French President Macron charms both US parties with impassioned speech to Congress, challenging Trump’s agenda
On trade, climate and Iran, the visiting French leader laid out the case for alternatives to the White House’s positions
Before French President Emmanuel Macron delivered an address at a joint meeting of Congress on Wednesday, the headlines about his trip to Washington centred on his apparent “bromance” with US President Donald Trump. On Tuesday, the duo engaged in a series of physical embraces and celebrated both their personal rapport as well as the “unbreakable” bonds between France and the United States.
But on Wednesday, as his three-day visit drew to a close, Macron shifted the story dramatically. In his speech to American lawmakers, he offered a comprehensive rejection of the main tenets of Trumpism, excoriating “extreme nationalism” and protectionism, championing climate-change science and defending the international liberal order.
“You can play with anger and fear for a time, but they do not construct anything,” Macron said, alluding to the themes that fuel right-wing nationalist movements in the West.
Macron delivered an impassioned call for multilateralism and US engagement in the world, saying it was “an essential part of our confidence in the future.”
Macron recalled the long history of US-French relations, and the countries’ shared values and culture in areas as diverse as democracy and freedom, human and civil rights, literature, jazz and the “Me Too” movement. But, he warned, “this is a time of determination and courage. What we cherish is at stake. What we love is in danger. We have no choice but to prevail. And together we shall prevail.”
Much of what he said, although couched in stirring and global terms, posed a direct challenge to the Trump administration and to the US president with whom Macron has said he has a special relationship.
Macron expressed hope that the United States would re-enter the Paris climate accord, which Trump exited early in his administration.
“Some people think that securing current industries and their jobs is more urgent than transforming our economies to meet the challenge of global change,” he said. “I hear … but we must find a transition to a low-carbon economy. What is the meaning of our life, really, if we work and live destroying the planet, while sacrificing the future of our children?”
Macron also called for resolving of trade disputes through negotiation and the World Trade Organisation, indirectly criticising Trump’s imposition of tariffs. “I believe we can build the right answers … by negotiating through the WTO and building cooperative solutions,” he said.
“We wrote these rules,” he said. “We should follow them.” France and the European Union are seeking exemptions from steel and aluminium tariffs due to be imposed May 1.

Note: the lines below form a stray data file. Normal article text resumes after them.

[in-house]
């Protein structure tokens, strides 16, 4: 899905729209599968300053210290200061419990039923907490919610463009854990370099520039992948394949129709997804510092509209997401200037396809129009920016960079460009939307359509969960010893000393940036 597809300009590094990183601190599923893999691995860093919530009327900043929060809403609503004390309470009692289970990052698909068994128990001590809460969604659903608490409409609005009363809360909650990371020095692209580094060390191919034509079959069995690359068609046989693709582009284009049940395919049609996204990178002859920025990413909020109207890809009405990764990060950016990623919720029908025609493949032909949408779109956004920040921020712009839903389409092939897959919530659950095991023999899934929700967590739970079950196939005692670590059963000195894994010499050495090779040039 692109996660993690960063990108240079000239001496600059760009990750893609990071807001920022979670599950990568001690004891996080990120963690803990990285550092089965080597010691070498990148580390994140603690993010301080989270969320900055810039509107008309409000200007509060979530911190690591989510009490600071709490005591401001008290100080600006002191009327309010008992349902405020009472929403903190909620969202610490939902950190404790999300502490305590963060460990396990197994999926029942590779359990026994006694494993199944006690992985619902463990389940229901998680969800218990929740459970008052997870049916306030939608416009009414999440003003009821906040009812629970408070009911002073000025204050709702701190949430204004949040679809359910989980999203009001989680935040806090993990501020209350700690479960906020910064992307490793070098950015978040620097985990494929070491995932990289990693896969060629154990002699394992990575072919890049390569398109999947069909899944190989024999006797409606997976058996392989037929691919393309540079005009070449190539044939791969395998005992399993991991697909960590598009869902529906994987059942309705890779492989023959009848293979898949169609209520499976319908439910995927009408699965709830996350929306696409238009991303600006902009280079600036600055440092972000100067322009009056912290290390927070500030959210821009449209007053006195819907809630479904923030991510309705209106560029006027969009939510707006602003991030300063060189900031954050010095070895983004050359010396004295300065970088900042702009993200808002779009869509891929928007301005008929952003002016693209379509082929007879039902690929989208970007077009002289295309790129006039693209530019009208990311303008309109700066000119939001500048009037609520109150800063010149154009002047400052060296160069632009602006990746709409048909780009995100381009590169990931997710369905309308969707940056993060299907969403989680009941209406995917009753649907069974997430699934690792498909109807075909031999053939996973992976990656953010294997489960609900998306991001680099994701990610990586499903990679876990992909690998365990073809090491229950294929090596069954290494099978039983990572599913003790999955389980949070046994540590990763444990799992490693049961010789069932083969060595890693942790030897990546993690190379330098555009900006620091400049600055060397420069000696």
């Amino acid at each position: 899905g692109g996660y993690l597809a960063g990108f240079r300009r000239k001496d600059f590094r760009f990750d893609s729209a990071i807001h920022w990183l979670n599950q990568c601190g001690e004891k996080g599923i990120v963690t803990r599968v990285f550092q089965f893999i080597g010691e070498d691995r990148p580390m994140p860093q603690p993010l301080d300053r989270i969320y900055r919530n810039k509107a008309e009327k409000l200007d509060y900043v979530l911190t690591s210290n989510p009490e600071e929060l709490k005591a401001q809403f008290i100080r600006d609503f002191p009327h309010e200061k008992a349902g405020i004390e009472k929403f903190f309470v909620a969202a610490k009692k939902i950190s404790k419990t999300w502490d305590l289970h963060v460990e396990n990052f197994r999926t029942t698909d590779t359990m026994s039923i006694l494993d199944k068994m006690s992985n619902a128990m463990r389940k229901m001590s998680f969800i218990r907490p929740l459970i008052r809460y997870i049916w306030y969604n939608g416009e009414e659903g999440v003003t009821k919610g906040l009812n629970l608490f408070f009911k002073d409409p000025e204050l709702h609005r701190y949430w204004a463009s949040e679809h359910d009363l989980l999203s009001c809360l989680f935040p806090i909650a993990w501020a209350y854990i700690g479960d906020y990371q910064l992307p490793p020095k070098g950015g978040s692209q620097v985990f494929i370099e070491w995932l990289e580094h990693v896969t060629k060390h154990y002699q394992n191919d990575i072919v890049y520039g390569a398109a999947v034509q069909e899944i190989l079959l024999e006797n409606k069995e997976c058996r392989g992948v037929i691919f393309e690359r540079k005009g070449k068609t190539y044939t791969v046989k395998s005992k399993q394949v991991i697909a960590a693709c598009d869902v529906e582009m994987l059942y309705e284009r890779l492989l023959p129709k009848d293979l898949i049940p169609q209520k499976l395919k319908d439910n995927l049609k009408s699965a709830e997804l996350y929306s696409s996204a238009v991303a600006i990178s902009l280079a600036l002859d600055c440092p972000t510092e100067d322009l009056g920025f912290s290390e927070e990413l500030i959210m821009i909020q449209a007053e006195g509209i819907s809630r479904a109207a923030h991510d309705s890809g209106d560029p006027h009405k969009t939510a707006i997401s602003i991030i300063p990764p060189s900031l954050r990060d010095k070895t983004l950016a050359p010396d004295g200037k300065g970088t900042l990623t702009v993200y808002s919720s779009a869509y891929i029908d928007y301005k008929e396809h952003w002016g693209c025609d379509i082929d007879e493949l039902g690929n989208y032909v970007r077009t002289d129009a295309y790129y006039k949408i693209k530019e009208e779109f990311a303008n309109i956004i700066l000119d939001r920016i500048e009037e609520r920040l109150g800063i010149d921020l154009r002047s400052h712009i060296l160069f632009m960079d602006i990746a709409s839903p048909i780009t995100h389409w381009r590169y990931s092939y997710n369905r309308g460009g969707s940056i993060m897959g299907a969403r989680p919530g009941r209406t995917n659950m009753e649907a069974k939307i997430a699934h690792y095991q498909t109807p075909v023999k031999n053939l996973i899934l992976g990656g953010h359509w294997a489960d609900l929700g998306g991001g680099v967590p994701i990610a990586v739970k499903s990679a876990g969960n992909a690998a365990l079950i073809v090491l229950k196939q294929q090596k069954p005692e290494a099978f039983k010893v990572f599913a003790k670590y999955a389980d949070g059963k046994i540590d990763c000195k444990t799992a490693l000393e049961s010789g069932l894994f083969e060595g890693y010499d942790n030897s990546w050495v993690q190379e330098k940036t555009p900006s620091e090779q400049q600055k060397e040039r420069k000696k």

More broadly, the free world needed to “push aside” the forces of “isolationism, withdrawal and nationalism,” Macron said, and to “shape our common answers to the global threats that we are facing” with an updated multilateralism, lest the post-World War II institutions that “you built,” including the United Nations and Nato, be destroyed.
“This requires more than ever the United States’ involvement, as your role was decisive in creating and safeguarding the free world. The United States is the one who invented this multilateralism; you are the one who has to help to preserve and reinvent it,” he said.
On Iran, he repeated his support for the nuclear deal, even as he outlined a four-part “comprehensive” strategy to address upheaval in the Middle East, even if Trump opts out of the agreement.
“Our objective is clear. Iran shall never possess any nuclear weapons,” he said as the chamber rose with applause. “Not now. Not in five years. Not in 10 years. Never.”
“But this policy should never lead us to war in the Middle East,” he said. “Let us not replicate past mistakes … Let us not be naive on one side … Let us not create new wars on the other side.
“There is an existing framework, the JCPOA [Joint Comprehensive Plan of Action] to control the activity of Iran. We signed it, at the initiative of the United States. We signed it, both the United States and France. That is why we cannot say we should get rid of it like that.”
Trump, who has called the agreement “the worst deal” in history and has said he will determine by May 12 whether to withdraw the United States from it, will have to make his own decision, Macron said.
“But what I want to do … is work on a more comprehensive deal” that would address Iran’s ballistic missile programme and its expansionism in Yemen, Lebanon, Iraq and Syria, as well as its nuclear programme, he said.
In a solo news conference before his return home Wednesday night, Macron said that he was under no illusions about Trump’s views on the Iran deal. “I don’t know what his decision will be, but a rational look at … comments he has made … indicate to me he will not do his utmost to preserve it,” he said. While he was still “advocating” retention of the deal, he said, “I’m not a masochist.”
Asked how he could say he was “extremely pleased” about his three-day visit here and praise his warm relationship with Trump while outlining positions opposite to those of the US president on climate, trade and a host of other issues, Macron said: “I think it’s life. It’s the same thing in all families.”